Sound Check

Reading "The Vanity of Human Wishes" out loud is a little like swinging on a swing. The rhythm is very regular, and it kind of lulls us into this nice back-and-forth movement. Let's take the first few lines of the poem, for example:

Let observation with extensive view,
Survey mankind from China to Peru.
Remark each anxious toil, each eager strife,
And watch the busy scenes of crowded life.

We're swinging back and forth between the syllables and the sounds as we read those lines.

We'll find this rhythm throughout the rest of the poem (check out "Form and Meter" for the details). Johnson often also repeats letters and sounds in a particular cluster of lines, in a technique called consonance. In the lines, "How nations sink, by darling schemes oppress'd,/When vengeance listens to the fool's request," there's a lot of repetition of the S sound, which adds to the musicality of the lines.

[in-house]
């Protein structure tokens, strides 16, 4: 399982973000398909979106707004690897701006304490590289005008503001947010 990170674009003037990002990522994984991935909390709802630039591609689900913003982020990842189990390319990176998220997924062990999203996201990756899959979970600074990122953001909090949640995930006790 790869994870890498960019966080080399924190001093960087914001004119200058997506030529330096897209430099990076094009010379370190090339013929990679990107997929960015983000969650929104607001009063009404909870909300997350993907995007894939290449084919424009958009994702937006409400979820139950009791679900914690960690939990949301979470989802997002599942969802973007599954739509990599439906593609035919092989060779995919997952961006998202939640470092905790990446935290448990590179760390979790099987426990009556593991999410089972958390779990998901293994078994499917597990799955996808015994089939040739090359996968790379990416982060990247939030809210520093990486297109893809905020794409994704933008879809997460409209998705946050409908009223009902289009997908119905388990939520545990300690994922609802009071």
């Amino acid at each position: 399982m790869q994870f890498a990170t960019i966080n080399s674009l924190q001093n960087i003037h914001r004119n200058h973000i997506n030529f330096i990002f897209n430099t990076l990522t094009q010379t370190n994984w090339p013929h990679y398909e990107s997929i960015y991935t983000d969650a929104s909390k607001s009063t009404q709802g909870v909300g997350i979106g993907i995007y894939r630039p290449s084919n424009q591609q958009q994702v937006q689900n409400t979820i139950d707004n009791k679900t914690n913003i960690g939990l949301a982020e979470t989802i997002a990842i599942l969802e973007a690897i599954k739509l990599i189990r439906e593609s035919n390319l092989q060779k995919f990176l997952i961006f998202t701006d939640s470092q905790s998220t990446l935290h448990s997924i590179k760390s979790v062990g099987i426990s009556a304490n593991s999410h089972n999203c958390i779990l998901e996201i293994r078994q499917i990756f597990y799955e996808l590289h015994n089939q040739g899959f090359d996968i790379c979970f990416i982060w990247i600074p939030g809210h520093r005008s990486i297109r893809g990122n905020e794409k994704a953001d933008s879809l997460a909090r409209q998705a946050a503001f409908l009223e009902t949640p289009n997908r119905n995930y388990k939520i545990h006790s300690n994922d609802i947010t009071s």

All this repetition also subtly reinforces the sheer scope of all the bad… stuff that this poem takes up. Every little human endeavour, every human wish, can turn out bad. Don't believe our speaker? Well here's a few hundred examples to prove you wrong. And while you're going through all of those, the repetition in the poem's sounds will be there to underscore the exhaustive (and exhausting) nature of the speaker's investigation.

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